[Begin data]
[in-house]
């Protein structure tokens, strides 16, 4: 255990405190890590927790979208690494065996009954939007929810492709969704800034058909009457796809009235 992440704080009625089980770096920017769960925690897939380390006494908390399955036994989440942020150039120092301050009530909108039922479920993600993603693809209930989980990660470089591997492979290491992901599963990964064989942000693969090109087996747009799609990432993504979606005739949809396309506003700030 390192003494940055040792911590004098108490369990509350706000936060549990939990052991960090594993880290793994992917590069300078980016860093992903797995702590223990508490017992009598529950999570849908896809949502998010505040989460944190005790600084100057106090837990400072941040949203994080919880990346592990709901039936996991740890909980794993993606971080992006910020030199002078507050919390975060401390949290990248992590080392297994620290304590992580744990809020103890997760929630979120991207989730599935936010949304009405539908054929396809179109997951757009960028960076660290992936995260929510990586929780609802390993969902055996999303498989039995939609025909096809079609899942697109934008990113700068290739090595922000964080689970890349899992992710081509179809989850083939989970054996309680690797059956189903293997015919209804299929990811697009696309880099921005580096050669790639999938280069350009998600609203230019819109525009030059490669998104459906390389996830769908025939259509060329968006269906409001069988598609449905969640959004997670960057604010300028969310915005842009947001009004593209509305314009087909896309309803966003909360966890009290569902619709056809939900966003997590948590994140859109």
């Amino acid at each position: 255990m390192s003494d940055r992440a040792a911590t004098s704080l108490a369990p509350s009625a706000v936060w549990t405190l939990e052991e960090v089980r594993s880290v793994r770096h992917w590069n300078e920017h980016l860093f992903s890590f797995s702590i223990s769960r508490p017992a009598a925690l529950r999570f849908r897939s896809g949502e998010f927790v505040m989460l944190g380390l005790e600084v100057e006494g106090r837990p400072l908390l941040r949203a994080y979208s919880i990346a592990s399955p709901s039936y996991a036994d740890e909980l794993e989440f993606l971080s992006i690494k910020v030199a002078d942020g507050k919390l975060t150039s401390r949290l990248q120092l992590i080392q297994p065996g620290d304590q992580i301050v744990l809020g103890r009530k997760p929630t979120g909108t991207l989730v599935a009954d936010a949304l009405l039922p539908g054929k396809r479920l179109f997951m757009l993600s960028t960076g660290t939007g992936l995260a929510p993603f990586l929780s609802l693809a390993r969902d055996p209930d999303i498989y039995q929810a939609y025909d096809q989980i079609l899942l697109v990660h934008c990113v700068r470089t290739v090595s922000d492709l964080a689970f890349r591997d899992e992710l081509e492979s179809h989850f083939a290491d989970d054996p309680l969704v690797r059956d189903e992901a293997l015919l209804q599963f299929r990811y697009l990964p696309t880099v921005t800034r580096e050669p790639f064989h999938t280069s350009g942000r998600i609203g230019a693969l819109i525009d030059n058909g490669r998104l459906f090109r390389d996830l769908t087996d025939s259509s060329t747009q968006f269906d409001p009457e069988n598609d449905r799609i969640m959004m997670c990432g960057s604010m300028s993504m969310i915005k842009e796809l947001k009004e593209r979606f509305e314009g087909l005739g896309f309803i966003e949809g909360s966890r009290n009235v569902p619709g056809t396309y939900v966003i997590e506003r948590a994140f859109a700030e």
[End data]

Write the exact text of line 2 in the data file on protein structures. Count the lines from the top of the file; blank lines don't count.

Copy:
């Protein structure tokens, strides 16, 4: 255990405190890590927790979208690494065996009954939007929810492709969704800034058909009457796809009235 992440704080009625089980770096920017769960925690897939380390006494908390399955036994989440942020150039120092301050009530909108039922479920993600993603693809209930989980990660470089591997492979290491992901599963990964064989942000693969090109087996747009799609990432993504979606005739949809396309506003700030 390192003494940055040792911590004098108490369990509350706000936060549990939990052991960090594993880290793994992917590069300078980016860093992903797995702590223990508490017992009598529950999570849908896809949502998010505040989460944190005790600084100057106090837990400072941040949203994080919880990346592990709901039936996991740890909980794993993606971080992006910020030199002078507050919390975060401390949290990248992590080392297994620290304590992580744990809020103890997760929630979120991207989730599935936010949304009405539908054929396809179109997951757009960028960076660290992936995260929510990586929780609802390993969902055996999303498989039995939609025909096809079609899942697109934008990113700068290739090595922000964080689970890349899992992710081509179809989850083939989970054996309680690797059956189903293997015919209804299929990811697009696309880099921005580096050669790639999938280069350009998600609203230019819109525009030059490669998104459906390389996830769908025939259509060329968006269906409001069988598609449905969640959004997670960057604010300028969310915005842009947001009004593209509305314009087909896309309803966003909360966890009290569902619709056809939900966003997590948590994140859109």